IBM presented an update on Linux on its mainframe line of computers. It was refreshing to learn about the success Linux has been having outside of the realm of industry standard X86-based systems. Here's a quick summary of the session.
Growth of Linux on IBM System Z
The shipments of IBM's Integrated Facility for Linux (IFL) increased 76% between the second quarter of 2010 and the second quarter of 2011.
IBM measures use of its mainframe systems in millions of instructions per second (MIPS). Linux installations consumed 26% more MIPS between the second quarter of 2010 and the second quarter of 2011. Nineteen percent of the IBM System Z MIPS are deployed to support Linux as of the end of the second quarter.
If we look at the overall installed base, 34% of IBM's System Z customers have installed the Linux facility. This includes 63 of the top 100.
At this point, more than 3,000 Linux applications are available on this platform.
IBM's virtual machine facility has a very long track record of supporting production workloads. The major improvements offered by version 6.2 was support of clustering for up to four z/VM instances hosted on mainframe logical partitions (LPARs). These LPARs can be hosted on a single machine or distributed over several machines. Linux guest environments can be relocated from one LPAR to another without disruption of the workloads being supported.
Variable pricing model
IBM also launched an interesting pricing model for Linux on IBM System Z that mimics the pricing used in the wireless telephone market. Customers basically subscribe to a specific computing capacity and pay a monthly fee for its use. If they use more than the capacity that they've subscribe to, they would incur variable fees based upon actual usage. The customer may change the capacity subscription to increase or lower the usage entitlement.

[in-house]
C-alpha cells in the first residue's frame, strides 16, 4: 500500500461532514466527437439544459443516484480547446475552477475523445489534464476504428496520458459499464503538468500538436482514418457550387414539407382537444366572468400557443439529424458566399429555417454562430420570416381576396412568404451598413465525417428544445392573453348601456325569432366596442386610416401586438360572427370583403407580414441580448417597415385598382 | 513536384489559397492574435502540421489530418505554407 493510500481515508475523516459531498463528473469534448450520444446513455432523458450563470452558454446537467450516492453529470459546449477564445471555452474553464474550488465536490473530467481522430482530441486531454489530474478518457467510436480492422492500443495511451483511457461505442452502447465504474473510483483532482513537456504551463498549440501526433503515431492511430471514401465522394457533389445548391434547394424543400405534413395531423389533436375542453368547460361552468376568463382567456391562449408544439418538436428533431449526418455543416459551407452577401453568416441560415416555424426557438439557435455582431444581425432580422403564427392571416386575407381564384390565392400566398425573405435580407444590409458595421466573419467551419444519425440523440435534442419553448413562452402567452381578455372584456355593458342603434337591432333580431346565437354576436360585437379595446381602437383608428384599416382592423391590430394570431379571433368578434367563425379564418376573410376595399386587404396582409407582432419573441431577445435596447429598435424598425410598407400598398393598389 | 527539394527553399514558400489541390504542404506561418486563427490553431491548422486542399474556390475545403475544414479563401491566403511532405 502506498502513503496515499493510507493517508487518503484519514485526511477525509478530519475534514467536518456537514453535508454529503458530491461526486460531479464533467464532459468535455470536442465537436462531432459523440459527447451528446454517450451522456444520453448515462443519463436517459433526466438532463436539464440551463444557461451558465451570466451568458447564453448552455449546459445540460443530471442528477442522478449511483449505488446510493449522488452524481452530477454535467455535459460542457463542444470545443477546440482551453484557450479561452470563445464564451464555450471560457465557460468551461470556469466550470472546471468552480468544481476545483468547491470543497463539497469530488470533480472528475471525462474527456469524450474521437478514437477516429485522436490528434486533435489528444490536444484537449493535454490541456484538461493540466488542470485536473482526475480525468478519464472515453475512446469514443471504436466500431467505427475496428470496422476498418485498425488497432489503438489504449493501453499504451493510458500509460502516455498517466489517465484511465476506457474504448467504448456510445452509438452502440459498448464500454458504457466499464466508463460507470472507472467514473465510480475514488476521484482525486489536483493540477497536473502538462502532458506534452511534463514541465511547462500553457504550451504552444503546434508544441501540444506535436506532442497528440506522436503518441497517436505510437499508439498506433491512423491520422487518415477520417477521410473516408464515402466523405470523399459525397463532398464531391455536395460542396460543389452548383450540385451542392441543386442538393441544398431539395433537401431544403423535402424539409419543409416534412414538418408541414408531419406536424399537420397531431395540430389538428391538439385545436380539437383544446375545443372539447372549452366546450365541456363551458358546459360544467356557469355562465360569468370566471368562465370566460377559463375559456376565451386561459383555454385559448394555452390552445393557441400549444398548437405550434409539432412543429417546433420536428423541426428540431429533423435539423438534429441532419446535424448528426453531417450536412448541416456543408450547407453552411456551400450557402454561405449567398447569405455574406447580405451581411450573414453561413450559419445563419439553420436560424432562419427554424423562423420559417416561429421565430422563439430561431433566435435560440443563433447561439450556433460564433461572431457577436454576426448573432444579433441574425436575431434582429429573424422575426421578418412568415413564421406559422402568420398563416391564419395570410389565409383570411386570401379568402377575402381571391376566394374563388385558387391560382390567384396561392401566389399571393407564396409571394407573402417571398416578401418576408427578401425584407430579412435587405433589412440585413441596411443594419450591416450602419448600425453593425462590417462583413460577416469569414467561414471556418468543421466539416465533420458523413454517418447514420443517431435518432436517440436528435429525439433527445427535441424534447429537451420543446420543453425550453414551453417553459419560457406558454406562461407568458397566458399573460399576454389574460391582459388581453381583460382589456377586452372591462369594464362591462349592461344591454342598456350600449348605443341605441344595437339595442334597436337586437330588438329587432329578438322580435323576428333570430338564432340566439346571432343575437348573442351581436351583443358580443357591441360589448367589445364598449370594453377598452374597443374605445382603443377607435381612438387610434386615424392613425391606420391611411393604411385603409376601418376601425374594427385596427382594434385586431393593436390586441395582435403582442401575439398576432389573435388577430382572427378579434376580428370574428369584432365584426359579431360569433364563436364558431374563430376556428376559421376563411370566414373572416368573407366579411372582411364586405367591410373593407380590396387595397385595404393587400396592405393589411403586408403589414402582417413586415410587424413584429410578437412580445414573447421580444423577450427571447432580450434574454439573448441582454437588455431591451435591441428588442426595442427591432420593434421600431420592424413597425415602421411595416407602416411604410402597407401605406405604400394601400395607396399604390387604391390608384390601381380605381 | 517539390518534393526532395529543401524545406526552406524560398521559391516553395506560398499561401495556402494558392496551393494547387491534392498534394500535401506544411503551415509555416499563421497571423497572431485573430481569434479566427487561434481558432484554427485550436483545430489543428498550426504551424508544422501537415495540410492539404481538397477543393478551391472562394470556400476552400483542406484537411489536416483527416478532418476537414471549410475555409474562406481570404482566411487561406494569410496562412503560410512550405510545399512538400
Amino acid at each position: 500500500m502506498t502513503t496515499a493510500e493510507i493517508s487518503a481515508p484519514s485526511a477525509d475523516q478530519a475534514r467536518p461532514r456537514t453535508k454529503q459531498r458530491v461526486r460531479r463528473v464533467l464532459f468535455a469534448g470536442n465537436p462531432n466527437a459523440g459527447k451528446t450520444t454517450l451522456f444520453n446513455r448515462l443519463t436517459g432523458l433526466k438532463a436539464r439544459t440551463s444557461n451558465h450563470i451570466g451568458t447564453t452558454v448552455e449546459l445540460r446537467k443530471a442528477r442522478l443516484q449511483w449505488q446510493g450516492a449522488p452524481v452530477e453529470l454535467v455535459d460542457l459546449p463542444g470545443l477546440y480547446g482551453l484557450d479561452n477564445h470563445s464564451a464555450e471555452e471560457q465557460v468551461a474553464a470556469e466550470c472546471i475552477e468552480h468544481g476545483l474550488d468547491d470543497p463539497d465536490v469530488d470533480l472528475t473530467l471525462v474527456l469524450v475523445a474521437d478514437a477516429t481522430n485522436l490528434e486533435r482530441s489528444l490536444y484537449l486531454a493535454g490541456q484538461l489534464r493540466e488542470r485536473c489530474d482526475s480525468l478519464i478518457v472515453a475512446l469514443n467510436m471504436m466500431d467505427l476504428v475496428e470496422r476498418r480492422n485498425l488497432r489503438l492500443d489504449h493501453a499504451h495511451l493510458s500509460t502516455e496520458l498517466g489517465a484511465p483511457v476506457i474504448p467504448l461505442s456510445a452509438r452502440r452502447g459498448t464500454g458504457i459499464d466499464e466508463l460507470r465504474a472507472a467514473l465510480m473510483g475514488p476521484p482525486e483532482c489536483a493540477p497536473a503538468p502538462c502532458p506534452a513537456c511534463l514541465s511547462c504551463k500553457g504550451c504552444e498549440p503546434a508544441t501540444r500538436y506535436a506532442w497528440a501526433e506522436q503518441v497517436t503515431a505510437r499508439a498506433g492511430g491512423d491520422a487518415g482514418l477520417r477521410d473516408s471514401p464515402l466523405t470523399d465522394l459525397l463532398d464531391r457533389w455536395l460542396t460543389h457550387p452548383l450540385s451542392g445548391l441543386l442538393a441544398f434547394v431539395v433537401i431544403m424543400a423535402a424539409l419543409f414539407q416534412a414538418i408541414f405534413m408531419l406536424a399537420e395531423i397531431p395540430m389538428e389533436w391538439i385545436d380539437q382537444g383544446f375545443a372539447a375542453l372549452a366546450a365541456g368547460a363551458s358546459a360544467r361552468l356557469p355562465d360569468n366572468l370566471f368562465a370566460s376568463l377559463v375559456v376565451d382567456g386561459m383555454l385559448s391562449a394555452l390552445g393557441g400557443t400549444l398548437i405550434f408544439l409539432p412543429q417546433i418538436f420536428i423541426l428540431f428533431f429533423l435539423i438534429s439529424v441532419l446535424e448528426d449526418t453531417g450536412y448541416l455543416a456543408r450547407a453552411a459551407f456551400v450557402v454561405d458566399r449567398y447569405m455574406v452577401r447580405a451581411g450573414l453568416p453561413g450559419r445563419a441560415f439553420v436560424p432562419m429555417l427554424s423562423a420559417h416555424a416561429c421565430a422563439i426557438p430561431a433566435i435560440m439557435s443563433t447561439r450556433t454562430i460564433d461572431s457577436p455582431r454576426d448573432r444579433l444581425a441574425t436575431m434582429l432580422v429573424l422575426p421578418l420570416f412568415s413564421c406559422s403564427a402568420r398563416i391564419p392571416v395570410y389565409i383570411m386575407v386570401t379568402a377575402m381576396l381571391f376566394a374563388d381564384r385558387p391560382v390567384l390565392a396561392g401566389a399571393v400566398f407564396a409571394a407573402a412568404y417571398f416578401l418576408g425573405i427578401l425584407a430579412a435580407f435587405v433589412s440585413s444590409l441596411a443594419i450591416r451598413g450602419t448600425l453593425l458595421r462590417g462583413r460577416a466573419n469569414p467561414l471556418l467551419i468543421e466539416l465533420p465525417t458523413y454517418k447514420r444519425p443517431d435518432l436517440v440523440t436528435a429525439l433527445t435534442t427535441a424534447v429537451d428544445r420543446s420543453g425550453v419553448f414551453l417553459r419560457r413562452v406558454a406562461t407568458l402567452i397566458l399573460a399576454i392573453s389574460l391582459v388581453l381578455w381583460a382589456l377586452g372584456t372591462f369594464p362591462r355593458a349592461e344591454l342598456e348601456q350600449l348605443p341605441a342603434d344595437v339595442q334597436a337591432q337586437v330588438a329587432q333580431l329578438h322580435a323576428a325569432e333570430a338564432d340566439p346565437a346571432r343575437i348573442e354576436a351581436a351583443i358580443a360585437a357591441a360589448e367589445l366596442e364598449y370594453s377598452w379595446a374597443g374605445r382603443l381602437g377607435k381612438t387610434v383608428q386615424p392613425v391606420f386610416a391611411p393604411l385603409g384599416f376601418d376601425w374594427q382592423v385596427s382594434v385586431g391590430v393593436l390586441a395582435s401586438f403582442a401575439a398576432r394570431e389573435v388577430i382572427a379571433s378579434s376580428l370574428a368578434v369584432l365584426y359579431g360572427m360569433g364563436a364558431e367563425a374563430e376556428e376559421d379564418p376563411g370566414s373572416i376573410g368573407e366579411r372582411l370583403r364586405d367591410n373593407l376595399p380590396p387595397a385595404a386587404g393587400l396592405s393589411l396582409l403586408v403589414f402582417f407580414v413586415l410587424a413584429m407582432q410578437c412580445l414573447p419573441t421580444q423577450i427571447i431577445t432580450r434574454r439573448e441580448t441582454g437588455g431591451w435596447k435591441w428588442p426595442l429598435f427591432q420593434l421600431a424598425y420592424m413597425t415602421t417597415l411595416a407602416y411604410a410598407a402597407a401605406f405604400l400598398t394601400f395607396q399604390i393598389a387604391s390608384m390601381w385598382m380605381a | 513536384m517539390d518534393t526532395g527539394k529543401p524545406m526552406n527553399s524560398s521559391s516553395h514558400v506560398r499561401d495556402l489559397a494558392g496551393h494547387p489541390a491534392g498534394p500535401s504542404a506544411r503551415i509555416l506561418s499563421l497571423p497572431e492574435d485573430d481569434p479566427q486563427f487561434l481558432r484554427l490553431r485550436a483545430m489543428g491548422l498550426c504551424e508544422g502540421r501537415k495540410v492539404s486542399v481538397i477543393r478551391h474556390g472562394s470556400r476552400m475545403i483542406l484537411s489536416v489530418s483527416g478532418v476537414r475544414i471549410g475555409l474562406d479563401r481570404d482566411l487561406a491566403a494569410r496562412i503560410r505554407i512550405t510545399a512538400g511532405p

It appears that this pricing model is intended to make it possible for customers or service providers to operate using a private cloud model.
A common assumption I've observed when speaking to those using Linux or thinking about a Linux deployment is that industry standard systems are always the best choice of physical platform. The growth in IBM's System Z Linux deployments demonstrates that the mainframe may be a strong option for some workloads.
Mainframe deployments were seen to offer lower cost of ownership in past studies due to the powerful management and virtualization tools the operating environment supported. It appears that IBM has been working hard to improve the performance of its systems in this area.
Organizations would be wise to consider the mainframe option when designing their Linux-oriented Web, virtual or cloud computing environments.